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MU Program Facilitates Hands-On, After-School Learning for Missouri Youth

Oct. 27, 2011

Story Contact(s):
MU News Bureau, munewsbureau@missouri.edu, 573-882-6211

In the U.S., 72 percent of children have parents who work full time. Since most schools dismiss several hours before the workday ends, many children are without care or supervision until their parents get home. A University of Missouri Extension program is working to ensure that school-age children in Missouri have access to high-quality, after-school programs.

The Missouri AfterSchool Network (MASN) builds systems throughout the state that improve, support and sustain after-school programs for youth. Established in 2002 with a grant from the Charles S. Mott Foundation, MASN works to foster relationships and provide resources to create quality after-school programs.

“After-school programs provide a safe space for children,” said Terri Foulkes, executive director of MASN. “Programs also help working families who need child care, but want their children to remain in an environment that encourages learning.  In Missouri, only 12 percent of school-age children participate in after-school programs, but approximately 30 percent more would participate if a program were available in their communities.”

The network serves 271 after-school programs around the state. Services include onsite technical assistance to improve program quality and training for program providers on a wide range of topics, including working with children with special needs, providing developmentally appropriate lessons, and maintaining a safe environment. MASN also coordinates the Missouri School Age Community Coalition, a professional association for after-school program leaders.

Foulkes says after-school programs complement school curricula and allow students to see real-world applications of concepts they learn in school.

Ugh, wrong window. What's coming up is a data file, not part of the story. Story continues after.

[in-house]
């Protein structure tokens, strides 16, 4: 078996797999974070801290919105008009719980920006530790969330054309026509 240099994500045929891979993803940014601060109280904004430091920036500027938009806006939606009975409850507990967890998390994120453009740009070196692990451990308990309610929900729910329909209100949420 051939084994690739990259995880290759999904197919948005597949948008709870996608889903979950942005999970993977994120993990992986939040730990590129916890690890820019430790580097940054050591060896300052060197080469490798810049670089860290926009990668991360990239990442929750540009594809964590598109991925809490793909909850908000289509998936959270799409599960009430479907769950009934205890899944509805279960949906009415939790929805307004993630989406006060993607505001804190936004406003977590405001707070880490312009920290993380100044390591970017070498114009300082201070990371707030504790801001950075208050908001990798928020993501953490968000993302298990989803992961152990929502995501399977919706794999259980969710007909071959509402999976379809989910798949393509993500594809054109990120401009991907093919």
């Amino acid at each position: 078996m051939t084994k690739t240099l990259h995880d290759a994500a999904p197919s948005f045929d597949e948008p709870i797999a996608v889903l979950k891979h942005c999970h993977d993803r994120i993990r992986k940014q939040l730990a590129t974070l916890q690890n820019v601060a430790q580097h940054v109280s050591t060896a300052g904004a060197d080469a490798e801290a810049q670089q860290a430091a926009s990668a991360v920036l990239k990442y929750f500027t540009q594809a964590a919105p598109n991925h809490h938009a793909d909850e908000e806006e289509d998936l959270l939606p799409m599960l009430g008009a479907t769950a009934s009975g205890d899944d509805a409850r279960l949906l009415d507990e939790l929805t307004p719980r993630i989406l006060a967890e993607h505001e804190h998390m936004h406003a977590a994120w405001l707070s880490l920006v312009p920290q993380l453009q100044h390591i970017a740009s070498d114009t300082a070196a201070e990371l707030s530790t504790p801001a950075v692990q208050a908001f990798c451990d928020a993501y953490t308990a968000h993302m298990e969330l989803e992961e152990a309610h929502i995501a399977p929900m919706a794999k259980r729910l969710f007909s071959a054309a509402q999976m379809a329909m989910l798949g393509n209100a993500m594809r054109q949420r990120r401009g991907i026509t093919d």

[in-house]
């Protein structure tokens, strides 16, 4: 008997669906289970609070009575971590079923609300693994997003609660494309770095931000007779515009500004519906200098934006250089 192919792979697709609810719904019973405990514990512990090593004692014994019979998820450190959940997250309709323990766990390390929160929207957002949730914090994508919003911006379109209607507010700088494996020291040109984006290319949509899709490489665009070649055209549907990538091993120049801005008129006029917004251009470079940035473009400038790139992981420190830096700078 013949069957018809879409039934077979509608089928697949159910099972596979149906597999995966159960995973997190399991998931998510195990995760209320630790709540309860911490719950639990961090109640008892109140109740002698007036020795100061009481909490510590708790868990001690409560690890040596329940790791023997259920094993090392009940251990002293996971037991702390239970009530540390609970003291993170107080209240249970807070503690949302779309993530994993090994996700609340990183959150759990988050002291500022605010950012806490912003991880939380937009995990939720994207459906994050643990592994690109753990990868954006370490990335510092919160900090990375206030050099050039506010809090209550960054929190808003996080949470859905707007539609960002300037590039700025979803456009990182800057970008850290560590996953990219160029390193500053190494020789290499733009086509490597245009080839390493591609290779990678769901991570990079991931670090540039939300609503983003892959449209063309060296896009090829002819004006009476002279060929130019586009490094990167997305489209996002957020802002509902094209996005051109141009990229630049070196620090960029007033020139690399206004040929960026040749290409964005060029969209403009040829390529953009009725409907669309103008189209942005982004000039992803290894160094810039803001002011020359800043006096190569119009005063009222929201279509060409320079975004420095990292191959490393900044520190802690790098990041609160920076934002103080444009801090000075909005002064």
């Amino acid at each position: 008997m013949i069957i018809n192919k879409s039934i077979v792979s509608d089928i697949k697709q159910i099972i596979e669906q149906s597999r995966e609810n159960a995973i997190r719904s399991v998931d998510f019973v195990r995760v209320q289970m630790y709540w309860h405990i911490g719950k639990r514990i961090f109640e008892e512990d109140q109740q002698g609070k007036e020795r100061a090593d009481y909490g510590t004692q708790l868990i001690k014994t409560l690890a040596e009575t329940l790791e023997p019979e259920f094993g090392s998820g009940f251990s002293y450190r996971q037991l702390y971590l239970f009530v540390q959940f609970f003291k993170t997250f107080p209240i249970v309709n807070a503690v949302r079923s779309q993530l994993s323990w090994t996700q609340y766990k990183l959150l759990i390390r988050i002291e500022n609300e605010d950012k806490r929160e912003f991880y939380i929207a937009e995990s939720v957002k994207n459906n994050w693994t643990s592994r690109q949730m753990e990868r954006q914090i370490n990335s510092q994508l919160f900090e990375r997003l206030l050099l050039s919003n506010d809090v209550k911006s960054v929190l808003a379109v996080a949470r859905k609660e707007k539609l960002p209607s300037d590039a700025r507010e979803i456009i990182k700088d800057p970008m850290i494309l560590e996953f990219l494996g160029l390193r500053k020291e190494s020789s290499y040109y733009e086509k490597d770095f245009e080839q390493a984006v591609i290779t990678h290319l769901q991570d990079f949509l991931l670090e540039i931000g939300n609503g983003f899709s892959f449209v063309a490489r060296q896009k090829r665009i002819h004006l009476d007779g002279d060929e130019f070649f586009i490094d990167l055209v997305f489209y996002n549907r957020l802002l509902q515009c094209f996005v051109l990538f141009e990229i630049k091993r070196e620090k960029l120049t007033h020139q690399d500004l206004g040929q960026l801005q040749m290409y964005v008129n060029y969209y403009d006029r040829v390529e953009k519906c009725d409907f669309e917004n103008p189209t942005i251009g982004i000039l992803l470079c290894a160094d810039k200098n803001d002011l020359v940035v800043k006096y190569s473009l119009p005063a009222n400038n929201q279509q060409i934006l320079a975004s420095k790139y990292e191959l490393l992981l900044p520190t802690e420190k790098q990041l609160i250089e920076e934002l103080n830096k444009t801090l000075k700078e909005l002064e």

“After-school programs really do help to support the academic success of youth and inspire them to learn,” Foulkes said. “The programs have a lot of flexibility so they are able to do hands-on activities that classroom teachers may not have the time or resources to provide. These activities help enrich what is taking place during the school day.”

One example of the connection between the classroom and after-school learning is Project LIFTOFF, an initiative to elevate the levels of science, technology, engineering and mathematics (STEM) learning. The goal of the project is to inspire students to learn about and pursue opportunities in STEM-related fields, which are known to produce economic growth. Project LIFTOFF provides training to after-school staff on a variety of curricula, including lessons about the solar system, kits for building machine models, and informal math and science lessons.

“Good STEM programs inspire children to engage in science and prompt them to ask questions and think scientifically,” Foulkes said. “Project LIFTOFF aims to give after-school program staff access to inexpensive materials and lessons that will encourage a child’s interest in science.”

MASN is primarily funded by the Charles S. Mott Foundation, the Department of Elementary and Secondary Education and the Noyce Foundation. It is hosted by MU Extension’s 4-H Center for Youth Development.

 

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